I know the smell
of the freedom beyond it.

Miki Kashtan, Oakland, July 27, 1996

Monday, August 6, 2012

The Global Art Project: The Dragonfly

by Miki Kashtan

For years I've been quoting Sharif Abdullah (at left) and referring people to his book Creating a World that Works for All

He recently posted a blog entry in which he describes a fictional global cooperation project that touched me so much that I want to share it with those who read my blog and may not know of his. 

Here are the first few paragraphs:

The Global Art Project:  The Dragonfly  

[Most of the time, my topics are deadly serious.  However, that’s not the only kind of writing I do.  I’d like to share a piece I wrote awhile ago, the seriousness hidden inside the humor.  It’s actually based on a dream!  It was nice waking with a smile on my face, having dreamt this!]  


Imagine a delicate dragonfly, with glass wings, a metal body and spindly metal legs.  It’s thin, outstretched wings shimmer iridescence in the sunlight.

Now, imagine this dragonfly 100 miles long and 75 miles wide.  You see it above you in the sky, because it’s in low Earth orbit.  The first global work of art.

What did it take to create the dragonfly?

All it took total human cooperation.  All of the nations of the Earth had to come to consensus.  It took most of the productive output of humanity for 50 years.  For decades, all the people of the Earth had to work on Project Dragonfly.

All of the money, every penny of it, that was spent on killing and oppressing other humans was diverted to Project Dragonfly.  (This provided more than enough money for several dragonflies.)

Read the rest here.

Thursday, August 2, 2012

The Demon of Doing Well

by Miki Kashtan

Some time in May, it became clear to all of us at BayNVC, the organization I co-founded in 2002, that we were in such financial difficulty, that even after laying off three of four remaining administrative employees, including the executive director, we were facing a significant debt, much of which was to me or in my name (you can read more about what happened, and how we are responding to this crisis, here). This came at a time when I was very depleted and in need of a break from responsibility. The level of crisis I felt was acute, sharp, visceral. It affected me physically with unprecedented intensity of stress. One of the more challenging aspects of my experience was the utter sense of helplessness, seeing no way in which I could make any choice that would attend to the magnitude of the crisis and still attend to my longing for balance, for a way to care for myself.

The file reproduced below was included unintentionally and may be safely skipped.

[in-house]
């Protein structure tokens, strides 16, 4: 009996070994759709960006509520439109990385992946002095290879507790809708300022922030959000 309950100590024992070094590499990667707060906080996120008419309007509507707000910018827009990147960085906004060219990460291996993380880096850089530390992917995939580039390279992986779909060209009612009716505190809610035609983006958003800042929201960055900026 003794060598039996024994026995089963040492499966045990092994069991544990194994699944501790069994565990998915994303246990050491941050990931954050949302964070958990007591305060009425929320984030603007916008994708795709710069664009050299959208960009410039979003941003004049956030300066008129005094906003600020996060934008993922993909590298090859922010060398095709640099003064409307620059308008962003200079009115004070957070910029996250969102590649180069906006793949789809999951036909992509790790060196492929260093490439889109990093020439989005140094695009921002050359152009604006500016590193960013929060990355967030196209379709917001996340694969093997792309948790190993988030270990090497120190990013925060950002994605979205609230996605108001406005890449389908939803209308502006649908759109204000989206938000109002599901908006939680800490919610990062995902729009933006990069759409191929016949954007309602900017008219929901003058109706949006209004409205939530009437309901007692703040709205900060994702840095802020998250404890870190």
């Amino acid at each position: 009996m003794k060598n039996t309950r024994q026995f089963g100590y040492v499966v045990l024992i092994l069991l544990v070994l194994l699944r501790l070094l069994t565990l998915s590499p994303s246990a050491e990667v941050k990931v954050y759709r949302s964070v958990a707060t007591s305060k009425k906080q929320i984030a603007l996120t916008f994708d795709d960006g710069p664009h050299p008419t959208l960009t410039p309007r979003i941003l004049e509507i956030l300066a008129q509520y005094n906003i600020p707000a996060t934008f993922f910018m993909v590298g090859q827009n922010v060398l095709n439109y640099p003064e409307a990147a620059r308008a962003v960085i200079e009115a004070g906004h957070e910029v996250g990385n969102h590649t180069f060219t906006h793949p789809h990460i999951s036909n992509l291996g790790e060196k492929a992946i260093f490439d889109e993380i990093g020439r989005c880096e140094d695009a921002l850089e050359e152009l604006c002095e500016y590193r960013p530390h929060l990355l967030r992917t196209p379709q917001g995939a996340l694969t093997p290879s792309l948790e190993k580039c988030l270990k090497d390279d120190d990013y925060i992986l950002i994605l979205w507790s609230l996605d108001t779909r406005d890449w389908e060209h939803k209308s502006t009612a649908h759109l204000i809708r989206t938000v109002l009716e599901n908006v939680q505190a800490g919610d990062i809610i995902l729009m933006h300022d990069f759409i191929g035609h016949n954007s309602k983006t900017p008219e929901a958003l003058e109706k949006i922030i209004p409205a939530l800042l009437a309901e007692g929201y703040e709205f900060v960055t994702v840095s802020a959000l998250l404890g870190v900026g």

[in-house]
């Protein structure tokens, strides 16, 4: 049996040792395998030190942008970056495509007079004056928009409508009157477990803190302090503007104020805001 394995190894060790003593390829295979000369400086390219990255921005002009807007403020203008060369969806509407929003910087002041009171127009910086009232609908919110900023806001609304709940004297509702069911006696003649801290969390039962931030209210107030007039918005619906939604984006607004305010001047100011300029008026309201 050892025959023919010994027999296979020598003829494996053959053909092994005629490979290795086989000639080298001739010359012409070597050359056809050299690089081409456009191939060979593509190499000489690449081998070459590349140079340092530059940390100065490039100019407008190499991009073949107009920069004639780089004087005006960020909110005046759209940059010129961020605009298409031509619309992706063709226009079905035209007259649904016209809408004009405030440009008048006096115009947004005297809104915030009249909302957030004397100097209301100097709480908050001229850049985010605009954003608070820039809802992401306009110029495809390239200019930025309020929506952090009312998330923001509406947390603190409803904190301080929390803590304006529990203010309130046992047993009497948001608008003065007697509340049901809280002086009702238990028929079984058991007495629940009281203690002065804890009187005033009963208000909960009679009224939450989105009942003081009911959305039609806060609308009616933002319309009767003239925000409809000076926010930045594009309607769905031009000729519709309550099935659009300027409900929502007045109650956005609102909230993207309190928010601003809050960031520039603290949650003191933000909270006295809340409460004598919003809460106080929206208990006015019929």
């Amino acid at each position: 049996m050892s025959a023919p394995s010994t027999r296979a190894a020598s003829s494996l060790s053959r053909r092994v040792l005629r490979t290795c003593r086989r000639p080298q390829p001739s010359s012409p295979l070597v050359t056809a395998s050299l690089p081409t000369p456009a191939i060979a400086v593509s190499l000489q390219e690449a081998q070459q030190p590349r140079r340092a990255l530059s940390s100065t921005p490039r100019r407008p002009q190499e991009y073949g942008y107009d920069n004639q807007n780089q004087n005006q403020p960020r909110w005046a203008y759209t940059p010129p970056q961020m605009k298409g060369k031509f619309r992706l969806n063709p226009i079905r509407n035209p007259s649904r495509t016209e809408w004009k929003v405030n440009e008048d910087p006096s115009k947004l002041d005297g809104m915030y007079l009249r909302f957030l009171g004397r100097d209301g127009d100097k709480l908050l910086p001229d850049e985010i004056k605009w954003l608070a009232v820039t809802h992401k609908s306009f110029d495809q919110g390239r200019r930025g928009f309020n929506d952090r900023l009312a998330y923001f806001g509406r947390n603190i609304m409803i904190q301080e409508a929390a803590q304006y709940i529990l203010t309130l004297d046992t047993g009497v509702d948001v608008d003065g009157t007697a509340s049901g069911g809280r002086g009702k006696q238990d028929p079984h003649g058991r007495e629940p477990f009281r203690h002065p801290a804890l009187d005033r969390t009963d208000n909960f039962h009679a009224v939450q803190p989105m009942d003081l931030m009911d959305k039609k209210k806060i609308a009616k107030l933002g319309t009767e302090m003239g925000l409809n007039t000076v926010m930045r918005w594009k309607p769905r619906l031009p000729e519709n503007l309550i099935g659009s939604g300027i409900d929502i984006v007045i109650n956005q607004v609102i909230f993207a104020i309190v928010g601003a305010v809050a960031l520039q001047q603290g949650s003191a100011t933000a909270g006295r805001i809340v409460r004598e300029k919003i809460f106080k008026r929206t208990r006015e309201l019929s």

Taking on responsibility for the whole is part of how I respond to crisis, personal or otherwise, so it’s no surprise to me that it took four weeks to envision a different path forward, one I could embrace with integrity, which took me towards releasing myself from responsibility. It took another four weeks, and much inner work, both conscious and unconscious, to regain my sense of freedom, to see a way that I could focus on what was most important to me with far less cost. Meanwhile, the most immediate initial ripples of the crisis were subsiding. Fundraising efforts and other ingenious ideas were beginning to bear fruit. The group of collaborative trainers working with BayNVC coalesced into a sweet community forging a way forward together, making decisions that made sustainability possible. Some conflicts that emerged during the transition were dissolving, and new opportunities began to emerge.

Then, one morning, I woke up feeling good. The sense of crisis was gone. I felt back in my life, full of energy and a sense of possibility. Challenge was still there, and it didn’t detract from this fundamental sense of well-being. Then, immediately in the wake of this lovely feeling, I was filled with dread about the next bad thing that was going to happen. This experience filled me with sadness, even though I understand the many experiences in life that created this expectation within me. The sadness is not because I have any illusion that there could ever be good times that would just last forever. Rather, I was sad because I wanted to be able to enjoy my well-being while it lasted instead of losing it right away because of the fear of losing it later.